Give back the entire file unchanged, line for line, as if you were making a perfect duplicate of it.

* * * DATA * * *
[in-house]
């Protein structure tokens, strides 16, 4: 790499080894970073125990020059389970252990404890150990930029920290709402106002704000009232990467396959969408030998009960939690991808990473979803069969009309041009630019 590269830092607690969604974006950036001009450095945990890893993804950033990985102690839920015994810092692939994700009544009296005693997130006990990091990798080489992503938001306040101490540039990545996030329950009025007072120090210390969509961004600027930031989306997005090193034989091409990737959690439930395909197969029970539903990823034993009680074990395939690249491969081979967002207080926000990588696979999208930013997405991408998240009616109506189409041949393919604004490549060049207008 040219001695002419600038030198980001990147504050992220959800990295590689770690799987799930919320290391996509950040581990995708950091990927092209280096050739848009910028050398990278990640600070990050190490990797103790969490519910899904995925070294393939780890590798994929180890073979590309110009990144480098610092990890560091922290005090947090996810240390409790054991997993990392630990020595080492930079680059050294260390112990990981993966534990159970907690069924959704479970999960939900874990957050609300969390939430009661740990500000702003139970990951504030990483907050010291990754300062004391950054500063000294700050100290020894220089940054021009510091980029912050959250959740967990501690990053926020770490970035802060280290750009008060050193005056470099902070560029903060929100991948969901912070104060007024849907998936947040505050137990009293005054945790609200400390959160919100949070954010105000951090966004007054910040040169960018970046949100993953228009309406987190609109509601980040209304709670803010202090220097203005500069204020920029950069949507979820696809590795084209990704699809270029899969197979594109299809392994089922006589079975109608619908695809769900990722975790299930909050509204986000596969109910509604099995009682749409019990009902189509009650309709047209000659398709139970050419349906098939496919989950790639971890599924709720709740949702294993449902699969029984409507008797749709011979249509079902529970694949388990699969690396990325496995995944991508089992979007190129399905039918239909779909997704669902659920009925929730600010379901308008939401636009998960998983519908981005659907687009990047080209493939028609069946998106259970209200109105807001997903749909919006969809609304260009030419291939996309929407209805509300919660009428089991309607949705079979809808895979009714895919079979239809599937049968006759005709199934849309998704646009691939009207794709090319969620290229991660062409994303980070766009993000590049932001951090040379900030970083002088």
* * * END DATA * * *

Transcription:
[in-house]
């Protein structure tokens, strides 16, 4: 790499080894970073125990020059389970252990404890150990930029920290709402106002704000009232990467396959969408030998009960939690991808990473979803069969009309041009630019 590269830092607690969604974006950036001009450095945990890893993804950033990985102690839920015994810092692939994700009544009296005693997130006990990091990798080489992503938001306040101490540039990545996030329950009025007072120090210390969509961004600027930031989306997005090193034989091409990737959690439930395909197969029970539903990823034993009680074990395939690249491969081979967002207080926000990588696979999208930013997405991408998240009616109506189409041949393919604004490549060049207008 040219001695002419600038030198980001990147504050992220959800990295590689770690799987799930919320290391996509950040581990995708950091990927092209280096050739848009910028050398990278990640600070990050190490990797103790969490519910899904995925070294393939780890590798994929180890073979590309110009990144480098610092990890560091922290005090947090996810240390409790054991997993990392630990020595080492930079680059050294260390112990990981993966534990159970907690069924959704479970999960939900874990957050609300969390939430009661740990500000702003139970990951504030990483907050010291990754300062004391950054500063000294700050100290020894220089940054021009510091980029912050959250959740967990501690990053926020770490970035802060280290750009008060050193005056470099902070560029903060929100991948969901912070104060007024849907998936947040505050137990009293005054945790609200400390959160919100949070954010105000951090966004007054910040040169960018970046949100993953228009309406987190609109509601980040209304709670803010202090220097203005500069204020920029950069949507979820696809590795084209990704699809270029899969197979594109299809392994089922006589079975109608619908695809769900990722975790299930909050509204986000596969109910509604099995009682749409019990009902189509009650309709047209000659398709139970050419349906098939496919989950790639971890599924709720709740949702294993449902699969029984409507008797749709011979249509079902529970694949388990699969690396990325496995995944991508089992979007190129399905039918239909779909997704669902659920009925929730600010379901308008939401636009998960998983519908981005659907687009990047080209493939028609069946998106259970209200109105807001997903749909919006969809609304260009030419291939996309929407209805509300919660009428089991309607949705079979809808895979009714895919079979239809599937049968006759005709199934849309998704646009691939009207794709090319969620290229991660062409994303980070766009993000590049932001951090040379900030970083002088």